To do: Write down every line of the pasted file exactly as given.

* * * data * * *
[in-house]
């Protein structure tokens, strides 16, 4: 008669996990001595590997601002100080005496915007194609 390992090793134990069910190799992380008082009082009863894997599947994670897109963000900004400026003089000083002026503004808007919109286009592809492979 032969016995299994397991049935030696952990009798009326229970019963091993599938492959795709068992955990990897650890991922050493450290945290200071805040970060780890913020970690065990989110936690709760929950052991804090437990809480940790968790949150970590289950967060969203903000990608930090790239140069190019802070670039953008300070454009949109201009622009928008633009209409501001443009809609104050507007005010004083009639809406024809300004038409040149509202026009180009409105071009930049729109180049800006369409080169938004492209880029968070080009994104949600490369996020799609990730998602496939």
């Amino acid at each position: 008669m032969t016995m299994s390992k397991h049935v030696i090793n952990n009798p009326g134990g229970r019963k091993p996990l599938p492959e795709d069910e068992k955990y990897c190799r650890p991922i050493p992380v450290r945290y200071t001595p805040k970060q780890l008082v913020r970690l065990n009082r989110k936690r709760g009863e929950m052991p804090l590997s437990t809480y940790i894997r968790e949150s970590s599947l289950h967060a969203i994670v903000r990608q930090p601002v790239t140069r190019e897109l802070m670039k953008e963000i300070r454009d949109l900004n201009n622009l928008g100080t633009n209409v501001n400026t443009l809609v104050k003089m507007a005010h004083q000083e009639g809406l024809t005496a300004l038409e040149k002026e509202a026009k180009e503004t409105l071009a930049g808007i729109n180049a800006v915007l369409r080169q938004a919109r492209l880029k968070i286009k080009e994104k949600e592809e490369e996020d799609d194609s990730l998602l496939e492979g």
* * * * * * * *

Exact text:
[in-house]
């Protein structure tokens, strides 16, 4: 008669996990001595590997601002100080005496915007194609 390992090793134990069910190799992380008082009082009863894997599947994670897109963000900004400026003089000083002026503004808007919109286009592809492979 032969016995299994397991049935030696952990009798009326229970019963091993599938492959795709068992955990990897650890991922050493450290945290200071805040970060780890913020970690065990989110936690709760929950052991804090437990809480940790968790949150970590289950967060969203903000990608930090790239140069190019802070670039953008300070454009949109201009622009928008633009209409501001443009809609104050507007005010004083009639809406024809300004038409040149509202026009180009409105071009930049729109180049800006369409080169938004492209880029968070080009994104949600490369996020799609990730998602496939």
């Amino acid at each position: 008669m032969t016995m299994s390992k397991h049935v030696i090793n952990n009798p009326g134990g229970r019963k091993p996990l599938p492959e795709d069910e068992k955990y990897c190799r650890p991922i050493p992380v450290r945290y200071t001595p805040k970060q780890l008082v913020r970690l065990n009082r989110k936690r709760g009863e929950m052991p804090l590997s437990t809480y940790i894997r968790e949150s970590s599947l289950h967060a969203i994670v903000r990608q930090p601002v790239t140069r190019e897109l802070m670039k953008e963000i300070r454009d949109l900004n201009n622009l928008g100080t633009n209409v501001n400026t443009l809609v104050k003089m507007a005010h004083q000083e009639g809406l024809t005496a300004l038409e040149k002026e509202a026009k180009e503004t409105l071009a930049g808007i729109n180049a800006v915007l369409r080169q938004a919109r492209l880029k968070i286009k080009e994104k949600e592809e490369e996020d799609d194609s990730l998602l496939e492979g």